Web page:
New Functional Insights into the Internal Architecture of the Laminated Anchor Spicules of Euplectella Aspergillum Proceedings of the National Academy of Sciences of the United States of America. Apr, 2015 | Pubmed ID: 25848003 To adapt to a wide range of physically demanding environmental conditions, biological systems have evolved a diverse variety of robust skeletal architectures. One such example, Euplectella aspergillum, is a sediment-dwelling marine sponge that is anchored into the sea floor by a flexible holdfast apparatus consisting of thousands of anchor spicules (long, hair-like glassy fibers). Each spicule is covered with recurved barbs and has an internal architecture consisting of a solid core of silica surrounded by an assembly of coaxial silica cylinders, each of which is separated by a thin organic layer. The thickness of each silica cylinder progressively decreases from the spicule's core to its periphery, which we hypothesize is an adaptation for redistributing internal stresses, thus increasing the overall strength of each spicule. To evaluate this hypothesis, we created a spicule structural mechanics model, in which we fixed the radii of the silica cylinders such that the force transmitted from the surface barbs to the remainder of the skeletal system was maximized. Compared with measurements of these parameters in the native sponge spicules, our modeling results correlate remarkably well, highlighting the beneficial nature of this elastically heterogeneous lamellar design strategy. The structural principles obtained from this study thus provide potential design insights for the fabrication of high-strength beams for load-bearing applications through the modification of their internal architecture, rather than their external geometry.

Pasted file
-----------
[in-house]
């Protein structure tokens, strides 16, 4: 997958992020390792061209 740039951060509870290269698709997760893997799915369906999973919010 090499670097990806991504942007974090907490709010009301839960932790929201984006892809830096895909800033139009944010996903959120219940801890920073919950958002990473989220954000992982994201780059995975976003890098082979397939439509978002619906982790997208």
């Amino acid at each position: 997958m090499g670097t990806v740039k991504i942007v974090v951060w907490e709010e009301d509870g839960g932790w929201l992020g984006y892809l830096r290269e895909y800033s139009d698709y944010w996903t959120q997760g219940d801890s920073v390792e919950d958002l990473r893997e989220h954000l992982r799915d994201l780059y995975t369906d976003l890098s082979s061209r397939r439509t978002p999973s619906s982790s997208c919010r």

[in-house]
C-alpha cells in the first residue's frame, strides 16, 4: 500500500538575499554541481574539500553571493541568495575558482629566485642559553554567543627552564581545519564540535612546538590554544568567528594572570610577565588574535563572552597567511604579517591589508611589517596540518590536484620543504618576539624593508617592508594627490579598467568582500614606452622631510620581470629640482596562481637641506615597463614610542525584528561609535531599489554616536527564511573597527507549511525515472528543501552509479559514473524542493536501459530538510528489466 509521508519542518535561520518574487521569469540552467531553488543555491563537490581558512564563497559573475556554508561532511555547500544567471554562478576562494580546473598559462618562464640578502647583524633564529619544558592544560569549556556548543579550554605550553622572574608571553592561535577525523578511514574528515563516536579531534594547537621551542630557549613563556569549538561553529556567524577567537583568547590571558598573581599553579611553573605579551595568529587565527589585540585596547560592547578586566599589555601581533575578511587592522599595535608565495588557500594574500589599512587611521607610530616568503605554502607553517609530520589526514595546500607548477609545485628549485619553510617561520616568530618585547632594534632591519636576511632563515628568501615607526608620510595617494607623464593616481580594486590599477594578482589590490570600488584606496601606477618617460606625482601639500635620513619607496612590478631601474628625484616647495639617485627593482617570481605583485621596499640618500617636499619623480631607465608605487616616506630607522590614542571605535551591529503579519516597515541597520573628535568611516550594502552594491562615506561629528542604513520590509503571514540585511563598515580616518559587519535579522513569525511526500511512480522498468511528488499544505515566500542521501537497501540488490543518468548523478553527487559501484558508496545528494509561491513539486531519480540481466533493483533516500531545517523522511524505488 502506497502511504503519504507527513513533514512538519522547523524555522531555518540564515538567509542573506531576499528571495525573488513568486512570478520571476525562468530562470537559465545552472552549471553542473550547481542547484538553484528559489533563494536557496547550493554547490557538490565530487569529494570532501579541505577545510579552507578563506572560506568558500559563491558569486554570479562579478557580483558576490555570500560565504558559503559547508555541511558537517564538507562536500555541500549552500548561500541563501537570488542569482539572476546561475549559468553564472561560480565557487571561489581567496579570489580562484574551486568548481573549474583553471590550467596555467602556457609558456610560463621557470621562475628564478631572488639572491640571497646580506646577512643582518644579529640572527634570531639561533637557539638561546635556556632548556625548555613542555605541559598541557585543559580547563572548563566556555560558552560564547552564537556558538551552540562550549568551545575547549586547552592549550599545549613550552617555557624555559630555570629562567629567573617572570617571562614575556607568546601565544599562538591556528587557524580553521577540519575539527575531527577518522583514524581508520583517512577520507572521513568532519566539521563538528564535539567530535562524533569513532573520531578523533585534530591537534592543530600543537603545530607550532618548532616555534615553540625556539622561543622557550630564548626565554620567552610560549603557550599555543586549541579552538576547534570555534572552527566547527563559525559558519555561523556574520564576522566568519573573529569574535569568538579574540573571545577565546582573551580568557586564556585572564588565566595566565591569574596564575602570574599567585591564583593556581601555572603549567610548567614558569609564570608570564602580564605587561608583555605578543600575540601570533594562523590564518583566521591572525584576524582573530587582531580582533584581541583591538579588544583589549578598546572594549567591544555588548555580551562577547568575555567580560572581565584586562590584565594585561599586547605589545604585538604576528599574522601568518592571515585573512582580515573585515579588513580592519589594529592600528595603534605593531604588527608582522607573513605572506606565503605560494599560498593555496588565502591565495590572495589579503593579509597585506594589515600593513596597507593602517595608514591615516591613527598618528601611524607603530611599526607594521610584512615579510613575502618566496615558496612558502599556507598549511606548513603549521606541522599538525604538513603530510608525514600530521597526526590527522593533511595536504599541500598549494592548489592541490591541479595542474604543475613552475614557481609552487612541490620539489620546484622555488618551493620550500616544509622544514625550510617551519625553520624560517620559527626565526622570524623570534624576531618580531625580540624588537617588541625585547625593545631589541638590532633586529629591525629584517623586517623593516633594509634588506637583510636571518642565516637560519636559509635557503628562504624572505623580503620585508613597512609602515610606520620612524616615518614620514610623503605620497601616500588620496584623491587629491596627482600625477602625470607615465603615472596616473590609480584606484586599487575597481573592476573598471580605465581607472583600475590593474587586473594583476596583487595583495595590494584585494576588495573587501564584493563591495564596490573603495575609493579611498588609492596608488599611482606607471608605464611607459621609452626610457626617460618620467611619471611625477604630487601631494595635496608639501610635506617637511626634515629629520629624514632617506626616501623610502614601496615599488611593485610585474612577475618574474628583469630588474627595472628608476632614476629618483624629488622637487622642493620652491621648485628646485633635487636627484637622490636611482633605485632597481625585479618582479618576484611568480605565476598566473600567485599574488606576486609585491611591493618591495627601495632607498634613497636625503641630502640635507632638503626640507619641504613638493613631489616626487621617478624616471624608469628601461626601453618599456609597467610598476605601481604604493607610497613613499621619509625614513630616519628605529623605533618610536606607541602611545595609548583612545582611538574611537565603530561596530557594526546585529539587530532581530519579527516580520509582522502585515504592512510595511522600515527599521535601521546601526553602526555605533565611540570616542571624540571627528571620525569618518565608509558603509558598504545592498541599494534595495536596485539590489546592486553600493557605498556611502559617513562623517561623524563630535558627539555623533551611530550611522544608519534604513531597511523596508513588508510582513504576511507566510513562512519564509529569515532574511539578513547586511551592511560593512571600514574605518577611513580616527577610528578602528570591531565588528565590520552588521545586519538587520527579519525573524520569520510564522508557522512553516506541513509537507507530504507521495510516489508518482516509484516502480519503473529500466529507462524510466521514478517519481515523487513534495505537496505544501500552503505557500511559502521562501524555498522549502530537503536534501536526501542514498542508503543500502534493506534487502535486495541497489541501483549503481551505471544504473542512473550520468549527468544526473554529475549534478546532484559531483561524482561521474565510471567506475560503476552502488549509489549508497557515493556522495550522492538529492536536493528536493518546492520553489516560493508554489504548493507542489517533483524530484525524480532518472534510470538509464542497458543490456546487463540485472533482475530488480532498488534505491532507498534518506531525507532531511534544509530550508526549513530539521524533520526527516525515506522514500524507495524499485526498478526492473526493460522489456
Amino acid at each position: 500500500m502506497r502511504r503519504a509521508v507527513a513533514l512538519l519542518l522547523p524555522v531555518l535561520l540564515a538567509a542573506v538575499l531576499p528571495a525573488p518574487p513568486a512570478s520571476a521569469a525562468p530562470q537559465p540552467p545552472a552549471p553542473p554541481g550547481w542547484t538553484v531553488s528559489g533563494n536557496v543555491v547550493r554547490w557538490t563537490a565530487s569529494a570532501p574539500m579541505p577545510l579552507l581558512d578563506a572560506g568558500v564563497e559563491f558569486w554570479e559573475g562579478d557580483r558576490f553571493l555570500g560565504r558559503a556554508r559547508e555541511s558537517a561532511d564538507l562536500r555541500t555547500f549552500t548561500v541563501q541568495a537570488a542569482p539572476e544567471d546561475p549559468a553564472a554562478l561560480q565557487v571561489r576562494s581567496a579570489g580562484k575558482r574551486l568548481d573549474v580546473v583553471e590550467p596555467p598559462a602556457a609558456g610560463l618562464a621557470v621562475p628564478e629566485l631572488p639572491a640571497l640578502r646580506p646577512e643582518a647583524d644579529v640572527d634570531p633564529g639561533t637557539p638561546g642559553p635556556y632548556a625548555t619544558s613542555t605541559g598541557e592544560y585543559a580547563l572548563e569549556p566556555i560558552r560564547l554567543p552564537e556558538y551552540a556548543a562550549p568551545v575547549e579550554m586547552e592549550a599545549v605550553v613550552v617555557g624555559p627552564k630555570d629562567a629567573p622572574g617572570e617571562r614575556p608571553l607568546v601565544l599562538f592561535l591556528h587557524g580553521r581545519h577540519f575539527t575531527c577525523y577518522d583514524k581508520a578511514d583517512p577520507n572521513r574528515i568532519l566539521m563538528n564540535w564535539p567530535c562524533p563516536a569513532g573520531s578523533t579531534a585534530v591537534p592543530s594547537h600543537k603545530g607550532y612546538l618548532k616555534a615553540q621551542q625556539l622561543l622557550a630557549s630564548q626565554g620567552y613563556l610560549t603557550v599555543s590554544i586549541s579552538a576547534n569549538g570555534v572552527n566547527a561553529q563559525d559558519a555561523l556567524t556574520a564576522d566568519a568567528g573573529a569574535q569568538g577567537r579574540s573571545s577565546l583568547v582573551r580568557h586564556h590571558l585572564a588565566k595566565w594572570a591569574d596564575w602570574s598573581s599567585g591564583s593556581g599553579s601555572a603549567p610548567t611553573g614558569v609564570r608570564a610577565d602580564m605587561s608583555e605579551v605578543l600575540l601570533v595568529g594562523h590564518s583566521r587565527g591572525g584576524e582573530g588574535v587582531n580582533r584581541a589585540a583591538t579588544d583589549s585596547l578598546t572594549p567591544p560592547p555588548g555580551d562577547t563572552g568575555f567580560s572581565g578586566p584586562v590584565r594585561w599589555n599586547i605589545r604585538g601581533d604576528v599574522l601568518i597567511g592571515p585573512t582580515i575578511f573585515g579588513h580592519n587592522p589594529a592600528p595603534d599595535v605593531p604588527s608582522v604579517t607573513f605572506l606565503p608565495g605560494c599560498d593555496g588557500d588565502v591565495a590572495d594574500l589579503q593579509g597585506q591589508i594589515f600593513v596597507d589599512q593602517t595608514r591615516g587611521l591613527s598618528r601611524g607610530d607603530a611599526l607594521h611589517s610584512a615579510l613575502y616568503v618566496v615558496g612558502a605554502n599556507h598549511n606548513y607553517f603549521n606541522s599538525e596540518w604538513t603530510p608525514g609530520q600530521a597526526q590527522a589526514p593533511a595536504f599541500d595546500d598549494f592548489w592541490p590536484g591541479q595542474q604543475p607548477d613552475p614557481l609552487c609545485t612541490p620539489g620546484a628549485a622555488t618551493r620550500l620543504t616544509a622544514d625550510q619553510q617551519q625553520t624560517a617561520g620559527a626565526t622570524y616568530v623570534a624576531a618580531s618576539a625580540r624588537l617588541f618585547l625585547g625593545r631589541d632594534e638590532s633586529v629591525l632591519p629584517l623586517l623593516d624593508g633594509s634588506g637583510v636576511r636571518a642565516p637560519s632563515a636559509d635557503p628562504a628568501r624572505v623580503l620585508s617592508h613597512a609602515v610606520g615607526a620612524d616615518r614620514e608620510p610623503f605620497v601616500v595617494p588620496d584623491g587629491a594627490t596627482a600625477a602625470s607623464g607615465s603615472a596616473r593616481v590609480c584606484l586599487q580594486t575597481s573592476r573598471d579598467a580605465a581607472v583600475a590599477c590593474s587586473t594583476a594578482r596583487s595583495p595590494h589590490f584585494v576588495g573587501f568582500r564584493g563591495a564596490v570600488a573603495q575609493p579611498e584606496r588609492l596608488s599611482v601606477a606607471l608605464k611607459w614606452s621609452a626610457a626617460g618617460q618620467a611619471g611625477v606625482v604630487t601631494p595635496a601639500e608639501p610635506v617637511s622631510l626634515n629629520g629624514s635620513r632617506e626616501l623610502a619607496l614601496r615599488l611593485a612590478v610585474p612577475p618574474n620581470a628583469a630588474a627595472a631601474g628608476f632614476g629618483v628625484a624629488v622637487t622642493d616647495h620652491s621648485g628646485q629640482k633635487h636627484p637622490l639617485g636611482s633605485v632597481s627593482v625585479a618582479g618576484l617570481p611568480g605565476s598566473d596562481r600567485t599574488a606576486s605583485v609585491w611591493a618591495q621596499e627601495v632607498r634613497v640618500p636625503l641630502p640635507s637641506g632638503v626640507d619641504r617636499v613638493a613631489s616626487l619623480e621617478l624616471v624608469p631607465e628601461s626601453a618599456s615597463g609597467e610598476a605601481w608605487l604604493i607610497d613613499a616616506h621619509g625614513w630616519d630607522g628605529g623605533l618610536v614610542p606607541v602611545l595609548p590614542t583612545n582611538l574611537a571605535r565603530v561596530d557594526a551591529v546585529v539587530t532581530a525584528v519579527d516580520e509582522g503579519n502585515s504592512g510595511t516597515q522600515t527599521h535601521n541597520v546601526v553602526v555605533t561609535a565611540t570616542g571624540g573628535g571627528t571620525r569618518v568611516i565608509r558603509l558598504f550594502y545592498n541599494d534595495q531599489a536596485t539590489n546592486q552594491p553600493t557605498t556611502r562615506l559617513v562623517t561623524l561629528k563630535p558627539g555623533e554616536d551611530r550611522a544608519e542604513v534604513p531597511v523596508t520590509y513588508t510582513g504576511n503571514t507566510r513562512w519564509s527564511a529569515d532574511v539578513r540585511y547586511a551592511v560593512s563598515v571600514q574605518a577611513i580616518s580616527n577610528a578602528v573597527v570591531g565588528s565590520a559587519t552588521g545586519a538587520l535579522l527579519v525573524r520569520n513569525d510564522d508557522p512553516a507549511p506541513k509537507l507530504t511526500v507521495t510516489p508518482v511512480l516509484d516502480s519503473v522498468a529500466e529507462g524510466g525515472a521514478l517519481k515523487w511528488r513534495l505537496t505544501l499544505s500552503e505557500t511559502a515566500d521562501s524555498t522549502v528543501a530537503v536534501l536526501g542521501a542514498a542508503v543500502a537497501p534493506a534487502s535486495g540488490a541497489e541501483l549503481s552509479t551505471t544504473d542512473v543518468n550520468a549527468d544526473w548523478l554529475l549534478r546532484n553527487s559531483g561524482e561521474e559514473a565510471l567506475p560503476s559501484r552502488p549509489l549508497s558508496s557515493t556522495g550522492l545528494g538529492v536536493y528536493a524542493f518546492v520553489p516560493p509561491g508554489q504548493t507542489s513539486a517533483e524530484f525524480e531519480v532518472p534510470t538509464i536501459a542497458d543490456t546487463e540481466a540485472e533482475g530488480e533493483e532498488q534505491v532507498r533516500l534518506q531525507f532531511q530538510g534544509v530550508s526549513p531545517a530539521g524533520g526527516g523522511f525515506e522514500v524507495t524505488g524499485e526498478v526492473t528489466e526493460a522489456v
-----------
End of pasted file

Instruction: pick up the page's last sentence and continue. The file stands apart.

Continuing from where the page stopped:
Mean Deformation Metrics for Quantifying 3D Cell-matrix Interactions Without Requiring Information About Matrix Material Properties Proceedings of the National Academy of Sciences of the United States of America. Mar, 2016 | Pubmed ID: 26929377 Mechanobiology relates cellular processes to mechanical signals, such as determining the effect of variations in matrix stiffness with cell tractions. Cell traction recorded via traction force microscopy (TFM) commonly takes place on materials such as polyacrylamide- and polyethylene glycol-based gels. Such experiments remain limited in physiological relevance because cells natively migrate within complex tissue microenvironments that are spatially heterogeneous and hierarchical. Yet, TFM requires determination of the matrix constitutive law (stress-strain relationship), which is not always readily available. In addition, the currently achievable displacement resolution limits the accuracy of TFM for relatively small cells. To overcome these limitations, and increase the physiological relevance of in vitro experimental design, we present a new approach and a set of associated biomechanical signatures that are based purely on measurements of the matrix's displacements without requiring any knowledge of its constitutive laws. We show that our mean deformation metrics (MDM) approach can provide significant biophysical information without the need to explicitly determine cell tractions. In the process of demonstrating the use of our MDM approach, we succeeded in expanding the capability of our displacement measurement technique such that it can now measure the 3D deformations around relatively small cells (∼10 micrometers), such as neutrophils. Furthermore, we also report previously unseen deformation patterns generated by motile neutrophils in 3D collagen gels.